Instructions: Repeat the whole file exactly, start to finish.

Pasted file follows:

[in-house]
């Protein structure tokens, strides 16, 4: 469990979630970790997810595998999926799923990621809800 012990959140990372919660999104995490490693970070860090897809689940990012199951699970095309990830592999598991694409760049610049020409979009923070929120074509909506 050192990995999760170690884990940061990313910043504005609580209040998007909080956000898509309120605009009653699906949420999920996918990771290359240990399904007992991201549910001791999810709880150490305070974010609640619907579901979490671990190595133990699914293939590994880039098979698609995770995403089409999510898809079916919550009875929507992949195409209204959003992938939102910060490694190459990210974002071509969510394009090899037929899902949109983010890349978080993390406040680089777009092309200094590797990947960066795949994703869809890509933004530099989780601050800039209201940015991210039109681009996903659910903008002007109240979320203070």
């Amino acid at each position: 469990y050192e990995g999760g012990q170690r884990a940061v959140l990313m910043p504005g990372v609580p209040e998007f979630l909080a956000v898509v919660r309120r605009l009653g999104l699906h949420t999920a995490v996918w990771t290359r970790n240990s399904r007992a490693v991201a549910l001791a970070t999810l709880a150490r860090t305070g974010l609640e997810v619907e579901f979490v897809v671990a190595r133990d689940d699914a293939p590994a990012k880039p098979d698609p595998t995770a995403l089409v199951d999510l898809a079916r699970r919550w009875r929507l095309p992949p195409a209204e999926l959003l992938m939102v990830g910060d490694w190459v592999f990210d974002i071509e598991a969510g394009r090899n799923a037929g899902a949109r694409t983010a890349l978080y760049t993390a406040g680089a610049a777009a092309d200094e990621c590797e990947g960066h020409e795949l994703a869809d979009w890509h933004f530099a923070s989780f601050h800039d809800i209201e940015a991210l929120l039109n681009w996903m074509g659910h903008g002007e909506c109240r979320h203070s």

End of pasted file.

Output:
[in-house]
């Protein structure tokens, strides 16, 4: 469990979630970790997810595998999926799923990621809800 012990959140990372919660999104995490490693970070860090897809689940990012199951699970095309990830592999598991694409760049610049020409979009923070929120074509909506 050192990995999760170690884990940061990313910043504005609580209040998007909080956000898509309120605009009653699906949420999920996918990771290359240990399904007992991201549910001791999810709880150490305070974010609640619907579901979490671990190595133990699914293939590994880039098979698609995770995403089409999510898809079916919550009875929507992949195409209204959003992938939102910060490694190459990210974002071509969510394009090899037929899902949109983010890349978080993390406040680089777009092309200094590797990947960066795949994703869809890509933004530099989780601050800039209201940015991210039109681009996903659910903008002007109240979320203070």
């Amino acid at each position: 469990y050192e990995g999760g012990q170690r884990a940061v959140l990313m910043p504005g990372v609580p209040e998007f979630l909080a956000v898509v919660r309120r605009l009653g999104l699906h949420t999920a995490v996918w990771t290359r970790n240990s399904r007992a490693v991201a549910l001791a970070t999810l709880a150490r860090t305070g974010l609640e997810v619907e579901f979490v897809v671990a190595r133990d689940d699914a293939p590994a990012k880039p098979d698609p595998t995770a995403l089409v199951d999510l898809a079916r699970r919550w009875r929507l095309p992949p195409a209204e999926l959003l992938m939102v990830g910060d490694w190459v592999f990210d974002i071509e598991a969510g394009r090899n799923a037929g899902a949109r694409t983010a890349l978080y760049t993390a406040g680089a610049a777009a092309d200094e990621c590797e990947g960066h020409e795949l994703a869809d979009w890509h933004f530099a923070s989780f601050h800039d809800i209201e940015a991210l929120l039109n681009w996903m074509g659910h903008g002007e909506c109240r979320h203070s």